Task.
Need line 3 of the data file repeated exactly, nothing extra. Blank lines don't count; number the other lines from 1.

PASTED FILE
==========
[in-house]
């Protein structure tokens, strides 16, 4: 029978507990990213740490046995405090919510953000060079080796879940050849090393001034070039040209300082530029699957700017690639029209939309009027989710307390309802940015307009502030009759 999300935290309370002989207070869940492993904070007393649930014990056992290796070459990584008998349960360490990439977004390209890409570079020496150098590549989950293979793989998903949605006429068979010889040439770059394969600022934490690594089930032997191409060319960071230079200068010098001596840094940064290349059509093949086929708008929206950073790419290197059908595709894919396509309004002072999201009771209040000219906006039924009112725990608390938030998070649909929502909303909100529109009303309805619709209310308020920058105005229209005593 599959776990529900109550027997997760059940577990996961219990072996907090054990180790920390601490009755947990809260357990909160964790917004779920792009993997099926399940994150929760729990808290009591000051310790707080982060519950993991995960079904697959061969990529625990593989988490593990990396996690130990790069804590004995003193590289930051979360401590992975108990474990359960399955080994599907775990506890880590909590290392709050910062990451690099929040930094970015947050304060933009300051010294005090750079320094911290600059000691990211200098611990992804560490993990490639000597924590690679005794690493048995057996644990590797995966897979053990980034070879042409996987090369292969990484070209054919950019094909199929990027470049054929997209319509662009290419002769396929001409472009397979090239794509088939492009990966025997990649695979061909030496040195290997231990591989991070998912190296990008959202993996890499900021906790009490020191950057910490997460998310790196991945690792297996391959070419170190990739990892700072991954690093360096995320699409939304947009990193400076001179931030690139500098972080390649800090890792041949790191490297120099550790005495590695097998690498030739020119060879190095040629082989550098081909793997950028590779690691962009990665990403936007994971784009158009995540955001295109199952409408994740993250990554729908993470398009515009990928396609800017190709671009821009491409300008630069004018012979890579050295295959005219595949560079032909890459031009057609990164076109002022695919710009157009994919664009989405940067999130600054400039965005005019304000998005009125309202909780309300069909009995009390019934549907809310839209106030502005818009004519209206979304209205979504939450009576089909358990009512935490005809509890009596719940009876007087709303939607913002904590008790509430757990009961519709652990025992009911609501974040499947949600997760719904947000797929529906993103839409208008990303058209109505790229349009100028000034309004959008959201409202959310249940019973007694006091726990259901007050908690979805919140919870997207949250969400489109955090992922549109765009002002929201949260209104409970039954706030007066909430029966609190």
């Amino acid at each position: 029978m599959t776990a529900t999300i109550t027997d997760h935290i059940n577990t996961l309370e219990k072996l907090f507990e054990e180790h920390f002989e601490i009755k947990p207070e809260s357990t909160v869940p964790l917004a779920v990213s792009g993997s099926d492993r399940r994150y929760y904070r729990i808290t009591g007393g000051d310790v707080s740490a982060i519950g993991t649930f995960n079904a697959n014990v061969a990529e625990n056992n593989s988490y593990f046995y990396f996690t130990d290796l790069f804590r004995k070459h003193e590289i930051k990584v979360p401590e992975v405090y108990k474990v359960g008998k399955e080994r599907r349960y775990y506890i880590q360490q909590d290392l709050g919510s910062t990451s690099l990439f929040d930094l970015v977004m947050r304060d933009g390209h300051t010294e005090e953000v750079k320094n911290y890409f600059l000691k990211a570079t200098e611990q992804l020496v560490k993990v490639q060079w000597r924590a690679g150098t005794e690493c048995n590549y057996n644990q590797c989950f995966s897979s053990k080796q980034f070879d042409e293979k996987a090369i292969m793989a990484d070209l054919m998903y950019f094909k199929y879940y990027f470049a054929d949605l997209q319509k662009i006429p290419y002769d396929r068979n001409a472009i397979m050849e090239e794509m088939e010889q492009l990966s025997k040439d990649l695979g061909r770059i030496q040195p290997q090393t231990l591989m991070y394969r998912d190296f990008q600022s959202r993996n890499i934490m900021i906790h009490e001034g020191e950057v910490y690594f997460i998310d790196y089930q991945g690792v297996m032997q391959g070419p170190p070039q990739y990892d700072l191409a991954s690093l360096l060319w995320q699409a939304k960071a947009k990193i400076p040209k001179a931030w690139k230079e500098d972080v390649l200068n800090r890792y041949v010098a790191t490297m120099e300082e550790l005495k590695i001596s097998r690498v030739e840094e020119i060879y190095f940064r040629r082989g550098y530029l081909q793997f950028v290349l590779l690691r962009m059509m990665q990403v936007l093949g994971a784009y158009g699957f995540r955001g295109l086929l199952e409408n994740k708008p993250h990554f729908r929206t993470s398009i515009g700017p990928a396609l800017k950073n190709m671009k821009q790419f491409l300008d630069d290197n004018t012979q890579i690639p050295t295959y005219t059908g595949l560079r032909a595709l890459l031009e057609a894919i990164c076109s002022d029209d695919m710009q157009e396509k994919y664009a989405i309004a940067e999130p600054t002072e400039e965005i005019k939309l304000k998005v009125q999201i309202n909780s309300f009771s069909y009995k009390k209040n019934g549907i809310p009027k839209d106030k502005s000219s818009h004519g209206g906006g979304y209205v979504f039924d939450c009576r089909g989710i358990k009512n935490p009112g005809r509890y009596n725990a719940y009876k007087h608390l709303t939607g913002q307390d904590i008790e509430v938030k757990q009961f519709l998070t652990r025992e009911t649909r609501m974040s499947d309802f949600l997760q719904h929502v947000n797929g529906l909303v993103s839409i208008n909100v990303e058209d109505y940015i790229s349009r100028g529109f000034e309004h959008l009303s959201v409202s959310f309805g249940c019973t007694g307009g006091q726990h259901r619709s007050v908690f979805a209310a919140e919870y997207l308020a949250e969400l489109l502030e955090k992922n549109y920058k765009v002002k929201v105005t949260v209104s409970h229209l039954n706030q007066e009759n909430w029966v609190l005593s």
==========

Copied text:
């Amino acid at each position: 029978m599959t776990a529900t999300i109550t027997d997760h935290i059940n577990t996961l309370e219990k072996l907090f507990e054990e180790h920390f002989e601490i009755k947990p207070e809260s357990t909160v869940p964790l917004a779920v990213s792009g993997s099926d492993r399940r994150y929760y904070r729990i808290t009591g007393g000051d310790v707080s740490a982060i519950g993991t649930f995960n079904a697959n014990v061969a990529e625990n056992n593989s988490y593990f046995y990396f996690t130990d290796l790069f804590r004995k070459h003193e590289i930051k990584v979360p401590e992975v405090y108990k474990v359960g008998k399955e080994r599907r349960y775990y506890i880590q360490q909590d290392l709050g919510s910062t990451s690099l990439f929040d930094l970015v977004m947050r304060d933009g390209h300051t010294e005090e953000v750079k320094n911290y890409f600059l000691k990211a570079t200098e611990q992804l020496v560490k993990v490639q060079w000597r924590a690679g150098t005794e690493c048995n590549y057996n644990q590797c989950f995966s897979s053990k080796q980034f070879d042409e293979k996987a090369i292969m793989a990484d070209l054919m998903y950019f094909k199929y879940y990027f470049a054929d949605l997209q319509k662009i006429p290419y002769d396929r068979n001409a472009i397979m050849e090239e794509m088939e010889q492009l990966s025997k040439d990649l695979g061909r770059i030496q040195p290997q090393t231990l591989m991070y394969r998912d190296f990008q600022s959202r993996n890499i934490m900021i906790h009490e001034g020191e950057v910490y690594f997460i998310d790196y089930q991945g690792v297996m032997q391959g070419p170190p070039q990739y990892d700072l191409a991954s690093l360096l060319w995320q699409a939304k960071a947009k990193i400076p040209k001179a931030w690139k230079e500098d972080v390649l200068n800090r890792y041949v010098a790191t490297m120099e300082e550790l005495k590695i001596s097998r690498v030739e840094e020119i060879y190095f940064r040629r082989g550098y530029l081909q793997f950028v290349l590779l690691r962009m059509m990665q990403v936007l093949g994971a784009y158009g699957f995540r955001g295109l086929l199952e409408n994740k708008p993250h990554f729908r929206t993470s398009i515009g700017p990928a396609l800017k950073n190709m671009k821009q790419f491409l300008d630069d290197n004018t012979q890579i690639p050295t295959y005219t059908g595949l560079r032909a595709l890459l031009e057609a894919i990164c076109s002022d029209d695919m710009q157009e396509k994919y664009a989405i309004a940067e999130p600054t002072e400039e965005i005019k939309l304000k998005v009125q999201i309202n909780s309300f009771s069909y009995k009390k209040n019934g549907i809310p009027k839209d106030k502005s000219s818009h004519g209206g906006g979304y209205v979504f039924d939450c009576r089909g989710i358990k009512n935490p009112g005809r509890y009596n725990a719940y009876k007087h608390l709303t939607g913002q307390d904590i008790e509430v938030k757990q009961f519709l998070t652990r025992e009911t649909r609501m974040s499947d309802f949600l997760q719904h929502v947000n797929g529906l909303v993103s839409i208008n909100v990303e058209d109505y940015i790229s349009r100028g529109f000034e309004h959008l009303s959201v409202s959310f309805g249940c019973t007694g307009g006091q726990h259901r619709s007050v908690f979805a209310a919140e919870y997207l308020a949250e969400l489109l502030e955090k992922n549109y920058k765009v002002k929201v105005t949260v209104s409970h229209l039954n706030q007066e009759n909430w029966v609190l005593s």